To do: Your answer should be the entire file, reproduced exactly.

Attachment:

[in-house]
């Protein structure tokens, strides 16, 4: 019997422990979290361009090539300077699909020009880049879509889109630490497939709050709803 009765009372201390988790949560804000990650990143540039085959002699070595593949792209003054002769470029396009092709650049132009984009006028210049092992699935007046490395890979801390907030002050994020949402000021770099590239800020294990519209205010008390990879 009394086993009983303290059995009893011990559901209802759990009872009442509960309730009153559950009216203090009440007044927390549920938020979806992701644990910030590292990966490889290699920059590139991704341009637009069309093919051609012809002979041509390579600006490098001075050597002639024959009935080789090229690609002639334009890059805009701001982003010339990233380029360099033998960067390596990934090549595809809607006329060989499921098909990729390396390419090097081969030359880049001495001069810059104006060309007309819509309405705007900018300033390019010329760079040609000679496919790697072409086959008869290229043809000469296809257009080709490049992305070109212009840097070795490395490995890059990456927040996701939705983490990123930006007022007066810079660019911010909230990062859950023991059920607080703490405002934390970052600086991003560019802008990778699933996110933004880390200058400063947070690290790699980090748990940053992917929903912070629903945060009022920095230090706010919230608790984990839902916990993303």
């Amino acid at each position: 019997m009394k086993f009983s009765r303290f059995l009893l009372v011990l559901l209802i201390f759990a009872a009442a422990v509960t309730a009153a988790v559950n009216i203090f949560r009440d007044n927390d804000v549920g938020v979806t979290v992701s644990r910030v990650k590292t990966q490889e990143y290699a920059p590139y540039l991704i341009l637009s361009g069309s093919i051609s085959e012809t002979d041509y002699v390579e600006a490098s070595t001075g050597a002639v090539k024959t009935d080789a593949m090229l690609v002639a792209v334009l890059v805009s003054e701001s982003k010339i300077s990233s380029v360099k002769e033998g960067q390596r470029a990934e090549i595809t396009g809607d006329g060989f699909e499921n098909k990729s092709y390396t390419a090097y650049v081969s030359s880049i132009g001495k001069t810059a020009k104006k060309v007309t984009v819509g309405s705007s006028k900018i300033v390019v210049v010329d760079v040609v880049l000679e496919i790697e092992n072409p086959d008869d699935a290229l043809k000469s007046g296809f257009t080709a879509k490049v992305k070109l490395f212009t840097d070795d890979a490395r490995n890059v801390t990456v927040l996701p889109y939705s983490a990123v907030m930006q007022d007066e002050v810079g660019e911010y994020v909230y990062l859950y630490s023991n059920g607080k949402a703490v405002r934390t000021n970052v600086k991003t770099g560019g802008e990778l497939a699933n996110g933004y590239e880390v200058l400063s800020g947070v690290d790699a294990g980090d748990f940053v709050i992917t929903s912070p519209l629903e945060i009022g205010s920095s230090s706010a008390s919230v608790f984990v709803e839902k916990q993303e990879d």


[in-house]
């Protein structure tokens, strides 16, 4: 019997422990979290361009090539300077699909020009880049879509889109630490497939709050709803 009765009372201390988790949560804000990650990143540039085959002699070595593949792209003054002769470029396009092709650049132009984009006028210049092992699935007046490395890979801390907030002050994020949402000021770099590239800020294990519209205010008390990879 009394086993009983303290059995009893011990559901209802759990009872009442509960309730009153559950009216203090009440007044927390549920938020979806992701644990910030590292990966490889290699920059590139991704341009637009069309093919051609012809002979041509390579600006490098001075050597002639024959009935080789090229690609002639334009890059805009701001982003010339990233380029360099033998960067390596990934090549595809809607006329060989499921098909990729390396390419090097081969030359880049001495001069810059104006060309007309819509309405705007900018300033390019010329760079040609000679496919790697072409086959008869290229043809000469296809257009080709490049992305070109212009840097070795490395490995890059990456927040996701939705983490990123930006007022007066810079660019911010909230990062859950023991059920607080703490405002934390970052600086991003560019802008990778699933996110933004880390200058400063947070690290790699980090748990940053992917929903912070629903945060009022920095230090706010919230608790984990839902916990993303």
């Amino acid at each position: 019997m009394k086993f009983s009765r303290f059995l009893l009372v011990l559901l209802i201390f759990a009872a009442a422990v509960t309730a009153a988790v559950n009216i203090f949560r009440d007044n927390d804000v549920g938020v979806t979290v992701s644990r910030v990650k590292t990966q490889e990143y290699a920059p590139y540039l991704i341009l637009s361009g069309s093919i051609s085959e012809t002979d041509y002699v390579e600006a490098s070595t001075g050597a002639v090539k024959t009935d080789a593949m090229l690609v002639a792209v334009l890059v805009s003054e701001s982003k010339i300077s990233s380029v360099k002769e033998g960067q390596r470029a990934e090549i595809t396009g809607d006329g060989f699909e499921n098909k990729s092709y390396t390419a090097y650049v081969s030359s880049i132009g001495k001069t810059a020009k104006k060309v007309t984009v819509g309405s705007s006028k900018i300033v390019v210049v010329d760079v040609v880049l000679e496919i790697e092992n072409p086959d008869d699935a290229l043809k000469s007046g296809f257009t080709a879509k490049v992305k070109l490395f212009t840097d070795d890979a490395r490995n890059v801390t990456v927040l996701p889109y939705s983490a990123v907030m930006q007022d007066e002050v810079g660019e911010y994020v909230y990062l859950y630490s023991n059920g607080k949402a703490v405002r934390t000021n970052v600086k991003t770099g560019g802008e990778l497939a699933n996110g933004y590239e880390v200058l400063s800020g947070v690290d790699a294990g980090d748990f940053v709050i992917t929903s912070p519209l629903e945060i009022g205010s920095s230090s706010a008390s919230v608790f984990v709803e839902k916990q993303e990879d």